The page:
The king tides are upon us and the moon has become very prominent. South Florida is flooding worse than anticipated and people are trapped in their houses. It seems as if my hexes have been working after all.
I had started reading up on the tarot, but I got distracted by other books, such as A Little Life by Hanya Yanagihara (still reading) and The Field Guide to Surreal Botany. I want to keep a notebook on all 78 cards, what they can mean, what they mean to me. Worthy to note: I’m not religious, nor do I define myself as a spiritual person. I don’t believe in the afterlife, in souls, in spirits, in the divine. I know all those beliefs just act as balm or distraction from our ruminations on our own mortality. Yet I’ve always been fascinated by certain pagan rituals and mysticism—I especially appreciate how these acts encourage creativity and use of one’s own intuition. Intuition over superstition. This does not seem very prominent in other organized religions. I’ve known pagans who are also atheist, and I can understand why this wouldn’t be a contradiction.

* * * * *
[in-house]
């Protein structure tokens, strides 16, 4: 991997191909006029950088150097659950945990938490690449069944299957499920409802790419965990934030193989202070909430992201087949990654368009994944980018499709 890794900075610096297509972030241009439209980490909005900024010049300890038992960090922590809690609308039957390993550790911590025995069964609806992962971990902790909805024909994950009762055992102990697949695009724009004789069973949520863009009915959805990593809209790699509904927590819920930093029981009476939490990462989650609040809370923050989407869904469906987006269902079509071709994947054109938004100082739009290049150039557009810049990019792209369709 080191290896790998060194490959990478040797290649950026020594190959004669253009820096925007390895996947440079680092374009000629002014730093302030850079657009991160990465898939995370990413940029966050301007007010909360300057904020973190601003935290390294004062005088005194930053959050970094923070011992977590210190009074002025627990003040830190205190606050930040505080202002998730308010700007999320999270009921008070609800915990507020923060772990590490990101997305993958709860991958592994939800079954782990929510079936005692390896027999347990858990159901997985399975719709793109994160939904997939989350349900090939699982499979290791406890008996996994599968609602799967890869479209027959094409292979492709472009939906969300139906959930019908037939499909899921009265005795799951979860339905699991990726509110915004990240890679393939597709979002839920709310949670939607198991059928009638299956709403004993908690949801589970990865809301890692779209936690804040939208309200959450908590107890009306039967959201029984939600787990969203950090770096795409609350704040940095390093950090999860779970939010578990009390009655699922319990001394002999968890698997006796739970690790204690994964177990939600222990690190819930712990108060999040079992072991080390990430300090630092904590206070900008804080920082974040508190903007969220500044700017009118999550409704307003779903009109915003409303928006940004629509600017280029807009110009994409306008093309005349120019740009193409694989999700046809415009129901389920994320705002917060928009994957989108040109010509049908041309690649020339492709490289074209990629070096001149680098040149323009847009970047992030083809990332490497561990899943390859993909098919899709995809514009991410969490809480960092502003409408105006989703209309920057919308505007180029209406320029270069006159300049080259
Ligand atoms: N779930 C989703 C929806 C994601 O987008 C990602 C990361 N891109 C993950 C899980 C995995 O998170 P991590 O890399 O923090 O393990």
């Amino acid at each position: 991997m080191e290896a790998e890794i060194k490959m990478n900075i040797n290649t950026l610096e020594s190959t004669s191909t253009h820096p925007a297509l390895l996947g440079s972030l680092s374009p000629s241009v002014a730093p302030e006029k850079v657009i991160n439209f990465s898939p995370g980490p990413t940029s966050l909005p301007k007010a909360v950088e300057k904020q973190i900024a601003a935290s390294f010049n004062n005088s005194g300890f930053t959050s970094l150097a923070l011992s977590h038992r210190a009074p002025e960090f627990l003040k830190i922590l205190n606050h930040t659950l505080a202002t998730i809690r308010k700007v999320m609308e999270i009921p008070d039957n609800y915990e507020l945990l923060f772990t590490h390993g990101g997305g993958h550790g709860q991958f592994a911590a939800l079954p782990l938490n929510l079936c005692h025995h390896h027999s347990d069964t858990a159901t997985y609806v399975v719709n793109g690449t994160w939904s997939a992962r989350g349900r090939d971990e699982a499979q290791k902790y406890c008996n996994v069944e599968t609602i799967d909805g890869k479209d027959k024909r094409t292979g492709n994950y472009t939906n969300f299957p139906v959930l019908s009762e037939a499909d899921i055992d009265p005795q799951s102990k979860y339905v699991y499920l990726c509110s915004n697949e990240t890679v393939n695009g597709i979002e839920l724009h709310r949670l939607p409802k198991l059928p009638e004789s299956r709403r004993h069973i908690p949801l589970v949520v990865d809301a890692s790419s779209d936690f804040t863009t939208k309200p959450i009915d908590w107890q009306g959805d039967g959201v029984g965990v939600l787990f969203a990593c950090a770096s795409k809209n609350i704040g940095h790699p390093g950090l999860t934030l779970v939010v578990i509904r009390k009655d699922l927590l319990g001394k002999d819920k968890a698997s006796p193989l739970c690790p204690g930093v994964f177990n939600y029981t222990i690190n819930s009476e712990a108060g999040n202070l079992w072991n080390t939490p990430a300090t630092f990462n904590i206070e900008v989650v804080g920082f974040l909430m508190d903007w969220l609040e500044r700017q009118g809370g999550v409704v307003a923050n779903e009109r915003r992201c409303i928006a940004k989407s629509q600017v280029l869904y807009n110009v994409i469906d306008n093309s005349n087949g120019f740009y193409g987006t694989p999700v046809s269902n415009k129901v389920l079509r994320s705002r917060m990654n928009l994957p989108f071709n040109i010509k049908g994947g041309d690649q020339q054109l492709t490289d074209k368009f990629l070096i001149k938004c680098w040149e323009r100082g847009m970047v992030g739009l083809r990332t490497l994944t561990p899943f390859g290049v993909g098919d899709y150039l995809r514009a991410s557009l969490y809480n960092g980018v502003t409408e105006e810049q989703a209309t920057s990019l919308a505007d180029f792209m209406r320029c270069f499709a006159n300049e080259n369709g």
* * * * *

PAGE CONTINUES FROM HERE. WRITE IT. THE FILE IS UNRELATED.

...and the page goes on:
My partner in literary crime, Melissa Dominic, has her fascination with rocks and gems. They serve her as talismans. She also reads tarot and understands my need to be my own kind of cartographer. I keep journals of brain sketchings to make sense, to do something with the buzzing in my head. This tarot notebook is just a new medium.
I was taking a break from writing and submitting to journals, but this didn’t last long. Writing is such unbridled bliss to me, it really is, but submitting gives me a headache. It’s homework. Or rather, it’s like applying to job interviews and getting turned down repeatedly. Who has time to schmooze on social media after all this? (Really, I just want to be a recluse and have editors magically find me, fall in love with me, and publish me.)